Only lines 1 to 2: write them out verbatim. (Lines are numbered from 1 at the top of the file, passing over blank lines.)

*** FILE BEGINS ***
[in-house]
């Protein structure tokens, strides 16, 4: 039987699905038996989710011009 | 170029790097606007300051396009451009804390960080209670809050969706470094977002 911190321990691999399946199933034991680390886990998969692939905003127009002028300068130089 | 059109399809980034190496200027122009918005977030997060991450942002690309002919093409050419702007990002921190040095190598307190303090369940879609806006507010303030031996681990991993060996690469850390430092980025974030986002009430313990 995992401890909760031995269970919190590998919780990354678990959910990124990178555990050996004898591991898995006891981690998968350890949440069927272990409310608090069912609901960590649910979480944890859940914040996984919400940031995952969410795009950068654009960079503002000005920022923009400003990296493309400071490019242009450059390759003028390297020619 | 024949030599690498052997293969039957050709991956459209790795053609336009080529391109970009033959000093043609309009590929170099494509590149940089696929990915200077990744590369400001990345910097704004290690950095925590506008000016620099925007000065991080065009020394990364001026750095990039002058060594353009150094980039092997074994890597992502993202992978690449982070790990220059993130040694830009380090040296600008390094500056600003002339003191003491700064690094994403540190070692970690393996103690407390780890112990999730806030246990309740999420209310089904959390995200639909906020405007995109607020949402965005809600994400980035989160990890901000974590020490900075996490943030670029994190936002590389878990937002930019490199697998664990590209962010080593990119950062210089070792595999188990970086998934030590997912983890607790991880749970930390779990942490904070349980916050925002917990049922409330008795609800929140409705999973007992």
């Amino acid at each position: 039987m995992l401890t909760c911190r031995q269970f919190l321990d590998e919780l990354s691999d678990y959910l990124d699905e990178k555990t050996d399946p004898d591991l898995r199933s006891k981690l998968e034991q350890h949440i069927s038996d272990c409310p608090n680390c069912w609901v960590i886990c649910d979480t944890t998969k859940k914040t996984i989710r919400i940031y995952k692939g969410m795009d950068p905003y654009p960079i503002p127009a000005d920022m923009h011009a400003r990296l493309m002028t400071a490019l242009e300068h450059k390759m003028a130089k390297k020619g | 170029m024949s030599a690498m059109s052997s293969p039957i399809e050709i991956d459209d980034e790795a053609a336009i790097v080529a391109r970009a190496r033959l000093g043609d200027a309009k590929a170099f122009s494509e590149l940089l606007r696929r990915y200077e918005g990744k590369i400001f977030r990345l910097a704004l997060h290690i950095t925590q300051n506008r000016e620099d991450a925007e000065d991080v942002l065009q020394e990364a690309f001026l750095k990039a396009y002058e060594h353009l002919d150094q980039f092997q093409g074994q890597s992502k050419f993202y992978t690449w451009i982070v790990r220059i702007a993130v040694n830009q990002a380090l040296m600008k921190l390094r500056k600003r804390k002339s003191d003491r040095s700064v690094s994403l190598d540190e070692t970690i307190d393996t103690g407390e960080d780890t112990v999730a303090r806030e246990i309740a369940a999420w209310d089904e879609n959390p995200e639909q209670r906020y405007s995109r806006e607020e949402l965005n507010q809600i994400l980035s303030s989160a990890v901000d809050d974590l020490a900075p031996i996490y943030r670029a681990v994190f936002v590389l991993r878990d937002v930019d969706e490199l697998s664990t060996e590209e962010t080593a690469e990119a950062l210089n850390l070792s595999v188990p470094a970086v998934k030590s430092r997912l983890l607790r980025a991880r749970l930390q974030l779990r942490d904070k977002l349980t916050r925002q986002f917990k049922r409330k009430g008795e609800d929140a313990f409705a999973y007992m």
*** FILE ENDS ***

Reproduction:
[in-house]
């Protein structure tokens, strides 16, 4: 039987699905038996989710011009 | 170029790097606007300051396009451009804390960080209670809050969706470094977002 911190321990691999399946199933034991680390886990998969692939905003127009002028300068130089 | 059109399809980034190496200027122009918005977030997060991450942002690309002919093409050419702007990002921190040095190598307190303090369940879609806006507010303030031996681990991993060996690469850390430092980025974030986002009430313990 995992401890909760031995269970919190590998919780990354678990959910990124990178555990050996004898591991898995006891981690998968350890949440069927272990409310608090069912609901960590649910979480944890859940914040996984919400940031995952969410795009950068654009960079503002000005920022923009400003990296493309400071490019242009450059390759003028390297020619 | 024949030599690498052997293969039957050709991956459209790795053609336009080529391109970009033959000093043609309009590929170099494509590149940089696929990915200077990744590369400001990345910097704004290690950095925590506008000016620099925007000065991080065009020394990364001026750095990039002058060594353009150094980039092997074994890597992502993202992978690449982070790990220059993130040694830009380090040296600008390094500056600003002339003191003491700064690094994403540190070692970690393996103690407390780890112990999730806030246990309740999420209310089904959390995200639909906020405007995109607020949402965005809600994400980035989160990890901000974590020490900075996490943030670029994190936002590389878990937002930019490199697998664990590209962010080593990119950062210089070792595999188990970086998934030590997912983890607790991880749970930390779990942490904070349980916050925002917990049922409330008795609800929140409705999973007992």